Ancient Egypt. Carved sandstone seated male on a base wearing a headdress, his hands laid across his knees. Hieroglyphs around the surface including an ankh.
18th Dynasty, 1570-1342 BC
Asian. Bronze stamp seal with inscriptions on bottom. A mythical dragon-like creature on top of the base. Green patina.
Asian. Hollow bronze statue of two horses pulling a two-wheeled chariot with riders. Traces of green patina.
Phoenician core-formed, hollow, miniature, light green, black and beige glass statue of a bird. The making of core-formed glass vessels was one of the oldest glass making techniques.
Ancient Rome. Bronze inlay with a portrait of a winged female. Used as wall decoration. Green patina.
Ancient Egypt. Limestone ram statue associated with Amun, the Egyptian sky God who came to be regarded as a sun God and the head of the Egyptian pantheon.
26th Dynasty, 663-525 BC
The Mayan culture, beginning in Central America hundreds of years before the birth of Christ, became the first highly developed civilization in the Western Hemisphere. The Maya, as early as 600 BC, had developed a sophisticated calendar, a system of picture writing, a style of architecture, sculpture and metalwork, as well as a highly organized government. Without question, the Maya greatly influenced the later development of Latin America.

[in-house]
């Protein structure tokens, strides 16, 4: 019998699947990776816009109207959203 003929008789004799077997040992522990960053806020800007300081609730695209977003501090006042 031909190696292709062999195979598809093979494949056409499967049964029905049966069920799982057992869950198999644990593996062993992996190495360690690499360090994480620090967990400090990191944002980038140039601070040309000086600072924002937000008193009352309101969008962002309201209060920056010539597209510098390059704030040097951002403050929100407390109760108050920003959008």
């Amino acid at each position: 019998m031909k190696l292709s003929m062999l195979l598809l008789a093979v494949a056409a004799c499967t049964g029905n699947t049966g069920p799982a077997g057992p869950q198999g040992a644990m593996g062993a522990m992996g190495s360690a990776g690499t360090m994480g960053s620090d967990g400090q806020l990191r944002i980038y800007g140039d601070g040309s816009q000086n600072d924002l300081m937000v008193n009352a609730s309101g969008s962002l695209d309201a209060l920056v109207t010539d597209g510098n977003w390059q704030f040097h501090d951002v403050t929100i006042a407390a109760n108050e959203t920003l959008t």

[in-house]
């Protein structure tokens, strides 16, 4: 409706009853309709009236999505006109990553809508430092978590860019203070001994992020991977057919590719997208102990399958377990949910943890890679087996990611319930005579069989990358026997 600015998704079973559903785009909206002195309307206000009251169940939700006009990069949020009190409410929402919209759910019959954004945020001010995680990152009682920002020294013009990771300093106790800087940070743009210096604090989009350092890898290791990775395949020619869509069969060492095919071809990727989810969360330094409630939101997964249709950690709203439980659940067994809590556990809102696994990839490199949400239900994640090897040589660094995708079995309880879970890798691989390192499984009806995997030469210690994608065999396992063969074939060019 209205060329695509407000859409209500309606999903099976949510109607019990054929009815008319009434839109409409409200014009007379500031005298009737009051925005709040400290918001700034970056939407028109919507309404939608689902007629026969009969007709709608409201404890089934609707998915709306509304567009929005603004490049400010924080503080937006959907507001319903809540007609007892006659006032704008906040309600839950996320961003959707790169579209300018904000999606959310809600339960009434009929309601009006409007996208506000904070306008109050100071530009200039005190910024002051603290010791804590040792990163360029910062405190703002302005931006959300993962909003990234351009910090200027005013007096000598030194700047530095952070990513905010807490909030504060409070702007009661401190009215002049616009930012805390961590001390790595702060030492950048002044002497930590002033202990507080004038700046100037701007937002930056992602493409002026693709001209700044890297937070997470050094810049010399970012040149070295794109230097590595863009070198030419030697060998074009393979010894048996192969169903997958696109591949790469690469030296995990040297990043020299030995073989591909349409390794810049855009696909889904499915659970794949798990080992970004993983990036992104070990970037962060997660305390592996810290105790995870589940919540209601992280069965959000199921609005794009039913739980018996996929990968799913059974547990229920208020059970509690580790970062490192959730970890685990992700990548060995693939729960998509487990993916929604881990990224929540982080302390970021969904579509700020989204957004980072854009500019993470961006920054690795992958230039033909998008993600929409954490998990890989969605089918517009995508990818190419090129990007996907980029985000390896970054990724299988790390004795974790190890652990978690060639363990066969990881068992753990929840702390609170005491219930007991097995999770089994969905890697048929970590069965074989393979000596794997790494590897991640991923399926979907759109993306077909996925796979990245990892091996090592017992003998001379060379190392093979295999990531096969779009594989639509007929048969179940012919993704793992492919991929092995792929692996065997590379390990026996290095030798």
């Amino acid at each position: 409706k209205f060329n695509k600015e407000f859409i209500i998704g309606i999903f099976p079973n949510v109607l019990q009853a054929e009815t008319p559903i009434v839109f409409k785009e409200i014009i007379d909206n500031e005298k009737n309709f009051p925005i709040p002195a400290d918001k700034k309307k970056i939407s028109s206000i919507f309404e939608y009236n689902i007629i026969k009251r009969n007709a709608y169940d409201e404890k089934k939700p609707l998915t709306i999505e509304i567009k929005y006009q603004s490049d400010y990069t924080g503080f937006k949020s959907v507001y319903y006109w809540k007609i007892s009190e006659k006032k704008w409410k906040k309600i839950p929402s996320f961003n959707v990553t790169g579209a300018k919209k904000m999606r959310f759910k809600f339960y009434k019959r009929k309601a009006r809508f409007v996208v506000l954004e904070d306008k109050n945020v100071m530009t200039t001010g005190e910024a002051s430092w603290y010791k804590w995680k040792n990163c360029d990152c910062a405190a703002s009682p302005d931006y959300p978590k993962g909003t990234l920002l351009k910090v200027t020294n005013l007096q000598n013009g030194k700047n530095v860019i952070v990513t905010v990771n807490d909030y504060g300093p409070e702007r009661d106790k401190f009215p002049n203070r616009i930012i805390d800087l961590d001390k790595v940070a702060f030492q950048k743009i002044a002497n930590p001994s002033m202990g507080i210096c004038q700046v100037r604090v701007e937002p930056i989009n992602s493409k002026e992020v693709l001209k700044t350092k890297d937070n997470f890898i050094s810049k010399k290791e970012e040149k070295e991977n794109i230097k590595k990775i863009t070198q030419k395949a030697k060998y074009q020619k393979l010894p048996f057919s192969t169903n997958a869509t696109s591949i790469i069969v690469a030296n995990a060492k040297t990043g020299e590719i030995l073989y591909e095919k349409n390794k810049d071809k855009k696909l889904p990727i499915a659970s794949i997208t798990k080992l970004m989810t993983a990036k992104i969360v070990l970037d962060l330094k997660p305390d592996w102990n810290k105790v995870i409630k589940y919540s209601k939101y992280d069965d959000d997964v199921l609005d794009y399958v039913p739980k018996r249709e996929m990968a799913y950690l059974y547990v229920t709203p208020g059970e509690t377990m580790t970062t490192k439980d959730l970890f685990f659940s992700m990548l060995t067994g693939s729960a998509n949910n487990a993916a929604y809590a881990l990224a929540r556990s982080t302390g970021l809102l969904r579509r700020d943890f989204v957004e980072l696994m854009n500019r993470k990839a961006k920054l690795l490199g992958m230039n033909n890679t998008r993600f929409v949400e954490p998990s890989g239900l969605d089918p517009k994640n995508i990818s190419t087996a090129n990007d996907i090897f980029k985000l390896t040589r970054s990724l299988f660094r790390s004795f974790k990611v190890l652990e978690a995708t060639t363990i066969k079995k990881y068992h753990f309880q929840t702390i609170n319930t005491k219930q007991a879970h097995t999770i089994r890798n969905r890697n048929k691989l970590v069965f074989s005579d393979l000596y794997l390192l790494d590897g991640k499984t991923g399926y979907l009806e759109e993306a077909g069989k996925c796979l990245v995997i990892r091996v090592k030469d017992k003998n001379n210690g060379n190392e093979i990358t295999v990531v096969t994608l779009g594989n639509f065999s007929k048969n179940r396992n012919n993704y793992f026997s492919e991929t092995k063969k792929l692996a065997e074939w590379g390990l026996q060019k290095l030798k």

The Mayan civilization was the height of Pre-Columbian culture. They made significant discoveries in science, including the use of the zero in mathematics. Their writing was the only in America capable of expressing all types of thought.
Visit http://sadighgalleryprecolumbian.moonfruit.com for more Pre-Columbian artifacts from our collection.
Featuring artifacts available at Sadigh Gallery Ancient Art, Inc. To see more information regarding these artifacts, visit www.sadighgallery.com